The Fresh Loaf

News & Information for Amateur Bakers and Artisan Bread Enthusiasts

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ronnie g

Or was it 2 cups of starter, 1 cup filtered water and 1 cup of unbleached white bread flour?  I can't even remember.  That's why I've decided to make use of this blog; keep a track of everything I'm doing.  I left it to ferment overnight and in the morning it was frothy and spongy, but it didn't seem to have grown at all.  Is it supposed to?


Oh well, nothing like wandering around in the dark for some excitement!  I decided to go ahead and make bread with it.  I added the whole lot of sponge (about 3 1/4 cups) to my mixing bowl and added also two cups of white bread flour and two cups of wholemeal flour.  The dough was tacky but not sticky.  I kneaded it, rested, kneaded, rested a few times until it was nice and smooth and stretchy.  I put it in a nice cosy steam bath to rise (maybe too cosy?) which it did to easily double in three hours.


I tipped it out, divided it into two pieces, had absolutely no idea how to shape into boules, so just kneaded lightly into balls and placed onto a tray.  I put these back into the steam bath thinking that seeing as it had done so well the first time, it would be okay the second time.  I checked it in only thirty minutes, and it had taken off.  The tops had cracked wide open and they looked pretty ugly!  


(Oh here's another blunder I made and forgot to mention earlier.  I didn't add the salt in to the initial dough mix, but added it while I was kneading.  That probably didn't help did it?)


I looked closely.  It seemed wet (maybe from the steam bath?), not very stretchy and a bit flacid looking.  I decided I couldn't wreck it any more if I tried, so I kneaded it again and added some more flour until the stretch and vigour were back.  I mean.... what more could I do wrong?  Anyone reading this is probably laughing their heads off right now.


I didn't return the dough to the steam as it seemed warm enough, but I let it rise on it's own.  I forgot to time exactly how long that was as a friend and I were in my studio painting.  Woops!  Anyway, I thought it rose to about double, pre-heated the oven and chucked it in.  I put a cake tin with some ice cubes in the bottom of the oven and spritzed every ten minutes until it looked cooked; about 35 minutes.  There was no extra rise in the oven, the crumb consistency I describe as dense to heavy-cakey.  The taste is nice.  The crust is crunchy and shiny.  Some pluses, many minuses.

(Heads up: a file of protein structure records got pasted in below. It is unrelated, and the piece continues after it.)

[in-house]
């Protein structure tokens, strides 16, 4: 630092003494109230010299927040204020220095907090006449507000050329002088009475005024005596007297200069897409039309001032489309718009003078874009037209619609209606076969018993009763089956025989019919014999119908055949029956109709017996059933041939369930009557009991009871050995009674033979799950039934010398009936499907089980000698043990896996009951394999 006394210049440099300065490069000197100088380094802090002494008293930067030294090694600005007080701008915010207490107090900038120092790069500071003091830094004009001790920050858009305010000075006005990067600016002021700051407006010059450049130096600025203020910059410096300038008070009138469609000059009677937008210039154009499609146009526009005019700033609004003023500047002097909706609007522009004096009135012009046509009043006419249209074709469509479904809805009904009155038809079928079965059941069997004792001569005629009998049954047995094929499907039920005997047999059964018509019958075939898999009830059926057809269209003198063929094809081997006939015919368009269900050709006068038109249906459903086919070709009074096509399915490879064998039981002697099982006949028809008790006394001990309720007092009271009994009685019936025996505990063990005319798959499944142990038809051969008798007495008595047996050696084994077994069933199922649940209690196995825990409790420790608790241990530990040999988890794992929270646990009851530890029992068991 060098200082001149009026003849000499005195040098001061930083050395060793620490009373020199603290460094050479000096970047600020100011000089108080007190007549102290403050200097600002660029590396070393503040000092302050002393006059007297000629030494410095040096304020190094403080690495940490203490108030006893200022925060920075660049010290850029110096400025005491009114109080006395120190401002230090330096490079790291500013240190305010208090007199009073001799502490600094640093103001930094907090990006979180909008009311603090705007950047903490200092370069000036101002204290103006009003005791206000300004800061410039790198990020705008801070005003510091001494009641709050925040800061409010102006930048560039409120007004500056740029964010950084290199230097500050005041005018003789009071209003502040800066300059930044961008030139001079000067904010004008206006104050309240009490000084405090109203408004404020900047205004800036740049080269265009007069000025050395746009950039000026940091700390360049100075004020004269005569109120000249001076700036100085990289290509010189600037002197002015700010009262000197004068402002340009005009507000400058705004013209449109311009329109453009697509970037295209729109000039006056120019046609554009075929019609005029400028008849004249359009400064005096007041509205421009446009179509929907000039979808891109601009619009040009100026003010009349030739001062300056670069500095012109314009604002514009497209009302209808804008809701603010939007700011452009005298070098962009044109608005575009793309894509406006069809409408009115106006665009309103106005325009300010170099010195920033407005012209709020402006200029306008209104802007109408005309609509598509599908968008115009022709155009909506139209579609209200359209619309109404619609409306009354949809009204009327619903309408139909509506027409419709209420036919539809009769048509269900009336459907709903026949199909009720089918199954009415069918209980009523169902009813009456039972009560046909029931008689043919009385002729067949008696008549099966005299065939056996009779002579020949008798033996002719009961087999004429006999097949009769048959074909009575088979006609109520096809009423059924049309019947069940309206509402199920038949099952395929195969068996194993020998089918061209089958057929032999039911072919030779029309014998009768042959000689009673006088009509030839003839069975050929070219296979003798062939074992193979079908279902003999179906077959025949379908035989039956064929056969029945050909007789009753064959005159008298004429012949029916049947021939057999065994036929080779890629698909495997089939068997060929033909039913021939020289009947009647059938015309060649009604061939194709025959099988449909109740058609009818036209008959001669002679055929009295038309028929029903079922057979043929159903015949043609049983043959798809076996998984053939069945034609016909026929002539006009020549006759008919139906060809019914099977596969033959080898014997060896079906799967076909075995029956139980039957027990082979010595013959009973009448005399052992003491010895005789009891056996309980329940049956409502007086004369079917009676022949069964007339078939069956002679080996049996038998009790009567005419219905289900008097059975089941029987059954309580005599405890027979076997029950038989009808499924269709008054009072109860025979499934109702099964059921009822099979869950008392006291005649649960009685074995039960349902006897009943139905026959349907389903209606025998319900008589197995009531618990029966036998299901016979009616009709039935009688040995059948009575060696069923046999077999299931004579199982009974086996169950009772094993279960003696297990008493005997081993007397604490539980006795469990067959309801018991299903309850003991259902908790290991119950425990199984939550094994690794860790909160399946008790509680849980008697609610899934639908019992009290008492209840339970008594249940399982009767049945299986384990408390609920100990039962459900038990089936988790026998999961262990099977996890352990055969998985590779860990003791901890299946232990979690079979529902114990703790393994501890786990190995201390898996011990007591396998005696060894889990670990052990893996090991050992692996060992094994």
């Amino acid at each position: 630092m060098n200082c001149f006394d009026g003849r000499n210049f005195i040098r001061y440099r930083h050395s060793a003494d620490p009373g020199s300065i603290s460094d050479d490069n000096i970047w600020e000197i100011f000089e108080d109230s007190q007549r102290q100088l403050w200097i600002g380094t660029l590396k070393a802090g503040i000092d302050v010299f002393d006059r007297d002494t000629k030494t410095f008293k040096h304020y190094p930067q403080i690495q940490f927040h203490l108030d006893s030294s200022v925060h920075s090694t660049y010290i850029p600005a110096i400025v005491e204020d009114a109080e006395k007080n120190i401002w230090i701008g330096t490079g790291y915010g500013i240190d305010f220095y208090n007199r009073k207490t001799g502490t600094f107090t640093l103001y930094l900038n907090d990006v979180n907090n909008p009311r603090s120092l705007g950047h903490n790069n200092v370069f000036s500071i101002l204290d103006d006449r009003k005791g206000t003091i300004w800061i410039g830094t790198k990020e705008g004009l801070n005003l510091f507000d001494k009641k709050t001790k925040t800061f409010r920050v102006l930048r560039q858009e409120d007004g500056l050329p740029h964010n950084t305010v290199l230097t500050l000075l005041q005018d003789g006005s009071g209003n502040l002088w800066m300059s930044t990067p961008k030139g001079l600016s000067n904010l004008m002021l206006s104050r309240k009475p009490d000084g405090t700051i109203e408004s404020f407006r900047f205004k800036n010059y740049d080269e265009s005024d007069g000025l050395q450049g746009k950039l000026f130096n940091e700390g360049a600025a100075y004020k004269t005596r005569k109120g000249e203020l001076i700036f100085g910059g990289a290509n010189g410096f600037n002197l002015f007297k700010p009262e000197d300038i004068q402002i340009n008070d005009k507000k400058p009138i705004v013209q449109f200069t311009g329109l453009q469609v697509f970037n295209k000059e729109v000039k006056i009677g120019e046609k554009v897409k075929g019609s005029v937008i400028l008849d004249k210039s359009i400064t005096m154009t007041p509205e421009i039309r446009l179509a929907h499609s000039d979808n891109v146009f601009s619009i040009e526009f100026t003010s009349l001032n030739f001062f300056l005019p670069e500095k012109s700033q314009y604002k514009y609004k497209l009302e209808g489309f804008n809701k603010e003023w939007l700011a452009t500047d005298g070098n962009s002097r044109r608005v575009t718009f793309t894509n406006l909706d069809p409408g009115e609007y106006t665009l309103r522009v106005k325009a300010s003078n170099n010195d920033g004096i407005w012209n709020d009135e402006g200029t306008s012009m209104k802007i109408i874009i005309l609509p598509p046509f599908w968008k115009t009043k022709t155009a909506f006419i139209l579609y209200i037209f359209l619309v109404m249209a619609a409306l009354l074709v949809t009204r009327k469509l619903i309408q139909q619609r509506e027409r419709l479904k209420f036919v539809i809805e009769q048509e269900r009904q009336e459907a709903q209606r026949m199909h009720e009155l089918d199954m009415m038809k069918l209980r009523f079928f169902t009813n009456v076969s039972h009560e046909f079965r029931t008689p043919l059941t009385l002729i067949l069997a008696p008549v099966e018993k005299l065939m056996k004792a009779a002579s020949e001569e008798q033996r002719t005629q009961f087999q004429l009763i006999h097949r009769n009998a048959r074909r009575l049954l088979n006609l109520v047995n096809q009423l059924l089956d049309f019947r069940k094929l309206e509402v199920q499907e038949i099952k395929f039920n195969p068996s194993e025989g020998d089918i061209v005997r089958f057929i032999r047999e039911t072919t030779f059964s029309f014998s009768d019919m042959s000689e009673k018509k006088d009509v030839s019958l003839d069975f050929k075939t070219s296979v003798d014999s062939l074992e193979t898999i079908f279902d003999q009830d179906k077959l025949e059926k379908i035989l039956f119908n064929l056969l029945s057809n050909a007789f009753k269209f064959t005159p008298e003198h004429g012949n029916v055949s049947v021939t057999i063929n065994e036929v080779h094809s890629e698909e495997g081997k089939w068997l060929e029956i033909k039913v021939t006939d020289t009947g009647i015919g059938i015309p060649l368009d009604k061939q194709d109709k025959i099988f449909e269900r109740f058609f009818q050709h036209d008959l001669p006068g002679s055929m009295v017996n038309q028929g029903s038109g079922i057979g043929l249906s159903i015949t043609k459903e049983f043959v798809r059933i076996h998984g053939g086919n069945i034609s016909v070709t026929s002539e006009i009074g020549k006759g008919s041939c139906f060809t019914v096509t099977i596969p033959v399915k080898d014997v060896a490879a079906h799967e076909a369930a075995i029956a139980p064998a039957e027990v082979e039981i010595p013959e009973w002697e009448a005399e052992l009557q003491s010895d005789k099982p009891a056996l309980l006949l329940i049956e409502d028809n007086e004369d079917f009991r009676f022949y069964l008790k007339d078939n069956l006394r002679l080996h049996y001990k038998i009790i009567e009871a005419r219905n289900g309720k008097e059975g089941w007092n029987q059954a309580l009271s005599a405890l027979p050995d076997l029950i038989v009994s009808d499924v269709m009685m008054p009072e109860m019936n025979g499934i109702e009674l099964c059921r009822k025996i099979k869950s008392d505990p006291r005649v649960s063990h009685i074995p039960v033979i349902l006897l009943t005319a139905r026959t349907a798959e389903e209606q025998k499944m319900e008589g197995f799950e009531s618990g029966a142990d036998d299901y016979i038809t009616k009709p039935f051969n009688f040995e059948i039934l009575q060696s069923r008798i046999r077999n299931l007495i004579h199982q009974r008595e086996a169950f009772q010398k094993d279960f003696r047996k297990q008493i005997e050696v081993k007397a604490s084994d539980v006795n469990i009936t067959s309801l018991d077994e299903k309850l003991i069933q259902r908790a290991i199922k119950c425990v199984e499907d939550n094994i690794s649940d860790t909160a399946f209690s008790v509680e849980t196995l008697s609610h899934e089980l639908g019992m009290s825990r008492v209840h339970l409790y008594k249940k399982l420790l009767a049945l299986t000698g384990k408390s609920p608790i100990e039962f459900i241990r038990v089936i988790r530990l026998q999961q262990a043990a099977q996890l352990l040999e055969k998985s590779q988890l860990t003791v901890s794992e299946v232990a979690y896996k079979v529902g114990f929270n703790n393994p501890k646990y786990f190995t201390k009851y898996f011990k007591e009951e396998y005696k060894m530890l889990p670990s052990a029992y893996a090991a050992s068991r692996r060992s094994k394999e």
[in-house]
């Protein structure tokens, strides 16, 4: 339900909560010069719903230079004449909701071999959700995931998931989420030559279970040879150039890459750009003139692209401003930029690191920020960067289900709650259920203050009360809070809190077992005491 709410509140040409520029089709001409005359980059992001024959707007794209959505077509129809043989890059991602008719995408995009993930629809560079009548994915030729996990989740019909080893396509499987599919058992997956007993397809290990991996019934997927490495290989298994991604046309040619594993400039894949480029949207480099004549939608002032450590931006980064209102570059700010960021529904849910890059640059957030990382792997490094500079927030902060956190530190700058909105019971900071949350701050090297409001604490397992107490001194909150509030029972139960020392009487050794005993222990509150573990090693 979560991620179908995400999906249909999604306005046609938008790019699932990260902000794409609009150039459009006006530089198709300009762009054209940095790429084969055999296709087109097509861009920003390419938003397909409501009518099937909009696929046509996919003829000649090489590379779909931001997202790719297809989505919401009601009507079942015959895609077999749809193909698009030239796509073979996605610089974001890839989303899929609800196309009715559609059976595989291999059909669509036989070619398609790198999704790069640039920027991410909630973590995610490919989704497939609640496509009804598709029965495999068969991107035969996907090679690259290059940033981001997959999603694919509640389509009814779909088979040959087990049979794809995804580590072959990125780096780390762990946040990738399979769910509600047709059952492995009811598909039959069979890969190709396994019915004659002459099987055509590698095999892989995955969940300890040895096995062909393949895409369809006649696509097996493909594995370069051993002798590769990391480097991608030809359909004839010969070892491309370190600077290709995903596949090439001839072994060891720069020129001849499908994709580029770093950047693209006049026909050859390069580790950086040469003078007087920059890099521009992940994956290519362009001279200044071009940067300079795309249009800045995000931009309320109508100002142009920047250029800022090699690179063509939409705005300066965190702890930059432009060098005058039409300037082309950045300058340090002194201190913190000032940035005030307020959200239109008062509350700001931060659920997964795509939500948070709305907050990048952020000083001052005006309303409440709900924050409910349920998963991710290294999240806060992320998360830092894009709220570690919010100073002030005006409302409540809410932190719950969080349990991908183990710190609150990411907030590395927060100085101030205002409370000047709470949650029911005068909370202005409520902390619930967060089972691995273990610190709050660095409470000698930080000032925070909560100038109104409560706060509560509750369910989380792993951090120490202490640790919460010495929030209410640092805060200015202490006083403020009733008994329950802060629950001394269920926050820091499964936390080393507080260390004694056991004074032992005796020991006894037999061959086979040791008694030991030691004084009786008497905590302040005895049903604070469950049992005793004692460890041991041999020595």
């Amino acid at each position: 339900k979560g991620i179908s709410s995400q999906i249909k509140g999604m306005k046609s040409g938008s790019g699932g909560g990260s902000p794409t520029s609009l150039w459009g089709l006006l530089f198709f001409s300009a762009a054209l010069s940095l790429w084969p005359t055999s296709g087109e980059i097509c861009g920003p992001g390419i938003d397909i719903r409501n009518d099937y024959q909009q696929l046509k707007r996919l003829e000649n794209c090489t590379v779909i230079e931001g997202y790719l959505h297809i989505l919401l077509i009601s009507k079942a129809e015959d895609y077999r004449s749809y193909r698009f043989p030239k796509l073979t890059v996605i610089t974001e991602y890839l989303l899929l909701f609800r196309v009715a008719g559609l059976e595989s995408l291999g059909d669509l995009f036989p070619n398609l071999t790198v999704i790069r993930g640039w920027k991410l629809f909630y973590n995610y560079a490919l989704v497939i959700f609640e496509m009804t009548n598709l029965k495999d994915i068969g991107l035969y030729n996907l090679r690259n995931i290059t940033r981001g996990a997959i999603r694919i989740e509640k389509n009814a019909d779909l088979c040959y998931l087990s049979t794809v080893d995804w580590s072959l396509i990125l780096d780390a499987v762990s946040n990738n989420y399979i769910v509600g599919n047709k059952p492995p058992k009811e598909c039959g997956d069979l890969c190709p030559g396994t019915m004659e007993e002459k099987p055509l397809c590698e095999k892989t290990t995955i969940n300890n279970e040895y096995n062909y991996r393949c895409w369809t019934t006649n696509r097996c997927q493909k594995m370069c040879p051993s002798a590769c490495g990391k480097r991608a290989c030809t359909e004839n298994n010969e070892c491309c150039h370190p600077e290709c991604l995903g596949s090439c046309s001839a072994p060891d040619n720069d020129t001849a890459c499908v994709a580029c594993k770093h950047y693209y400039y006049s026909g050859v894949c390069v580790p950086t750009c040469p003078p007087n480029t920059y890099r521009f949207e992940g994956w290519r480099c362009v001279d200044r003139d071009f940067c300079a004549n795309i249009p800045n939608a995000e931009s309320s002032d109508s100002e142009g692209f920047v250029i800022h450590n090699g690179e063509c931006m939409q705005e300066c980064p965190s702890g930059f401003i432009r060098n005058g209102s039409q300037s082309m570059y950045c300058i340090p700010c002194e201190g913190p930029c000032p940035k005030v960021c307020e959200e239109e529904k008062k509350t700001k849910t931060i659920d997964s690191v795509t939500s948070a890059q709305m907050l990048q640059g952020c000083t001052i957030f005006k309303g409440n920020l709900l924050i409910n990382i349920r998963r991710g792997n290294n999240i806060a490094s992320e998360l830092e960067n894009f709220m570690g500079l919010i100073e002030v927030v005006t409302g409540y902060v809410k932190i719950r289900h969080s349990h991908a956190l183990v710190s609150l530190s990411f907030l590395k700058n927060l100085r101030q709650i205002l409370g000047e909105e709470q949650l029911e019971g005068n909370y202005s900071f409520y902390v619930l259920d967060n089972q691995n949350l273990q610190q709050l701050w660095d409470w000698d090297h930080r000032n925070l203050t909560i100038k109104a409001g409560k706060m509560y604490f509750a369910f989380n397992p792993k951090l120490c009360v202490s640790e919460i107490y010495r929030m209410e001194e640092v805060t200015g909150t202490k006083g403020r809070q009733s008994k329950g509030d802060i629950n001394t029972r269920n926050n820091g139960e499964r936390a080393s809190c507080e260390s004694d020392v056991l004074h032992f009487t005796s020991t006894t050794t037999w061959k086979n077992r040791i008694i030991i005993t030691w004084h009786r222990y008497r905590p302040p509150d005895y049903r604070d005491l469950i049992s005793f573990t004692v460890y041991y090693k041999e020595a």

ronnie g's picture
ronnie g

A couple of weeks ago I started on my journey to make sourdough bread.  Having been a home bread maker for nearly twenty years on and off, I thought (wrongly)... easy!   I AM such a funny girl!  The first lot of starter got thrown out after three days (it was probably fine, but any bubbles it might have had completely disappeared after I added tap water instead of filtered.)  Anyway, a new lot was started.  Just 50 grams white unbleached bread flour and 50 grams filtered water.  Long story short.... after five days I achieved a starter that doubled in size after the feeding routine.  I took it to seven days to make sure I had it going properly and also to develop the sour taste more fully.  It seems pretty sour to me, but fresh smelling like green apples.  Early on it had smelled like ripe bananas!


I did the sponge thing, (just for one loaf), proved it the first time and it rose nicely in a cosy covered bath of warm water in the laundry sink.  BUT!!!  When I left it to rise the second time before baking, it barely rose and baked like a little brick.  I DID mention that I have baked bread for 20 years, so I DO know how to bake regular bread.  (All by hand too I must say until recently when my KA took over the first initial mixing stage - I know I've gotten lazy!  Hey!  I'm a granny now, leave off!


So I tried a different recipe, this time trying to adapt my usual bread recipe that is a 70/30 mix of white and wholegrain.  Again the rise was not substantial even during the first proof.  I used two cups of starter and added as much flour as it would take.  Not as much as my usual.  Maybe I have to play this thing by ear...  During the second rise, (in tins) it seemed to take hours... I know it is supposed to be much longer than commercial yeast, but it rose about 1 1/2 times and then didn't move.  I decided to bake.  It actually sank during baking.  I was doing some spraying with water to get that nice crispy shiny crust.  The bread is tasty, but built like a brick!!!  I want bread like is pictured on this site!!!


So, I've done the sponge overnight.  I used 2 cups starter, 1 cup water, 1 cup white unbleached flour.  That doesn't seem right straight away.  It was a little frothy and bubbly in the morning,,,, spongey. : )


 


 


 

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